Jet has been struggling with the positioning of its second airline for long now, in fact ever after it acquired the airline from Sahara Group.
The Ministry of Civil Aviation on Wednesday said it has not approved the scheme of merger of JetLite, the wholly owned subsidiary of Jet Airways, with the parent company, and that the two companies will continue respective operations as separate legal entities with their respective air operator permits or AOPs. The ministry’s decision, however, is not likely to hurt Jet Airways and will not have any negative impact, aviation experts say. “JetLite was just the fleet with cabin and cockpit crew, but the entire operational, administrative and airport functions were already taken over by Jet and this directive of the ministry will not hurt Jet in any negative way,” said KG Vishwanath, an independent aviation consultant. Vishwanath questions the Jet’s move to merge JetLite with itself and terms it as not a very ‘wise’ one.
In 2015, Jet Air had approached the shareholders to approve such a merger as it wanted to draw upon synergies between the two operating companies and achieve operational efficiencies. Since then, the two entities have been working in coordination for the planning of routes and cross selling. The process of merger was approved by the Mumbai High Court subject to a go-ahead by the regulatory authority. But after the directive of the Ministry of Civil Aviation to the airline on Wednesday, the move gets stalled. The airline had stated then that post merger, existing equity shares of Jet Airways and its nominees in Jet Lite will stand cancelled without any financial consideration, and Jet Lite will stand dissolved without winding up, and importantly, its AOP will be retained as a separate division of Jet Airways. Jet promoter Naresh Goyal has always insisted on maintaining a separate AOP for JetLite despite the two airlines achieving brand synergies.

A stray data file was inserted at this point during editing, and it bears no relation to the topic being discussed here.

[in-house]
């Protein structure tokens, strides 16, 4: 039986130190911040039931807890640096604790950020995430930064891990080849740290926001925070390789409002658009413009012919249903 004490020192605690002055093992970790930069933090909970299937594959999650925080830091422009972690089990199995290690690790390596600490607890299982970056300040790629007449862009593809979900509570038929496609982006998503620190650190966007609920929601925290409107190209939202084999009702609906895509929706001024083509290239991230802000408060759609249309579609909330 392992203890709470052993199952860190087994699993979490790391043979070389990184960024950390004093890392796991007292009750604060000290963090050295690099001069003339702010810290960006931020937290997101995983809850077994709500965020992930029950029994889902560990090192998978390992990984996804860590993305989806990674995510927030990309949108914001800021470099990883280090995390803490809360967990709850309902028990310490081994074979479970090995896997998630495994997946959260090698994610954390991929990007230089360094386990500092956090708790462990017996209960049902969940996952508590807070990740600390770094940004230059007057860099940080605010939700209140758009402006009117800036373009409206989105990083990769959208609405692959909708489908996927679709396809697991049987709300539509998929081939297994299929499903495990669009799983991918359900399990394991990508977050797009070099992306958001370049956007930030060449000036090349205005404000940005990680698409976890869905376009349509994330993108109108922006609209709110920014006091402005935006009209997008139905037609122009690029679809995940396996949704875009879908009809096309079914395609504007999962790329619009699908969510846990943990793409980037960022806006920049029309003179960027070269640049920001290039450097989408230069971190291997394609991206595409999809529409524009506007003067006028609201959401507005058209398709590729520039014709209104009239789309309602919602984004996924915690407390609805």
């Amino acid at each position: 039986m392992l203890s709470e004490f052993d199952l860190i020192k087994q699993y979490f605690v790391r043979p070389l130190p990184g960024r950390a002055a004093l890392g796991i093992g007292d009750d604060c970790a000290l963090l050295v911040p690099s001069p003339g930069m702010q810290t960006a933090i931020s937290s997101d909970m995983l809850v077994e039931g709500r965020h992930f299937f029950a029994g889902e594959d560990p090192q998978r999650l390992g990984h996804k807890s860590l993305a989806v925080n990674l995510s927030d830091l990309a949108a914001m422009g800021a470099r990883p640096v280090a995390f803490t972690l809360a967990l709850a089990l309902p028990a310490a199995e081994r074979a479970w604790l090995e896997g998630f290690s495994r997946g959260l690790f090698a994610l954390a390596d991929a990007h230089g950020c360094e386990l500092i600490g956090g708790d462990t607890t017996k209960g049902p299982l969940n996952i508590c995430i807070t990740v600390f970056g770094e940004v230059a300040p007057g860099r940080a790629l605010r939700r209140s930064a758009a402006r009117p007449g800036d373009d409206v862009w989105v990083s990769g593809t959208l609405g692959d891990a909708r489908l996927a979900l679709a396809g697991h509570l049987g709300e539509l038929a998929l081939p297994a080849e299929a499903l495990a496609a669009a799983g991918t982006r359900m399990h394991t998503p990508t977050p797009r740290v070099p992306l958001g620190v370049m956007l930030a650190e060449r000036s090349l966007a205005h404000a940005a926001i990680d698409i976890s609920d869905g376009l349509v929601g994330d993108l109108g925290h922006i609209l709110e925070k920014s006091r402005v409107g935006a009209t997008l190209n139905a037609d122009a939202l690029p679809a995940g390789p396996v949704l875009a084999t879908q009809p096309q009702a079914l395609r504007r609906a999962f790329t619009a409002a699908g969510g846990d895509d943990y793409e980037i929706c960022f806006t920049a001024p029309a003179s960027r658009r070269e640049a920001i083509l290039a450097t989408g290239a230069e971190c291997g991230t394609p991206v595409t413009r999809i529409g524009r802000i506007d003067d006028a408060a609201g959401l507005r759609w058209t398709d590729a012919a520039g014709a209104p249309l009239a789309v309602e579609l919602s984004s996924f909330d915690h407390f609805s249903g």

Jet has been struggling with the positioning of its second airline for long now, in fact ever after it acquired the airline from Sahara Group. In 2007, as a result of the takeover of erstwhile Air Sahara of the Sahara Group after a protracted legal battle, Jet created a low-cost entity, JetLite, at that time with 19 Boeing aircraft as assets, connecting 31 domestic destinations. Later, in 2009, as part of a strategic re-branding and restructuring, Jet Airways said effective March, its low-cost arm JetLite would cease to operate after being merged with the other no-frills brand, JetKonnect, as competition from Air Deccan made the carrier reassess its low-cost strategy, as Deccan, promoted by Capt Gopinath, was fast capturing the market. Jet, however, said on certain routes, Konnect will offer full service.
By: Manisha Singhal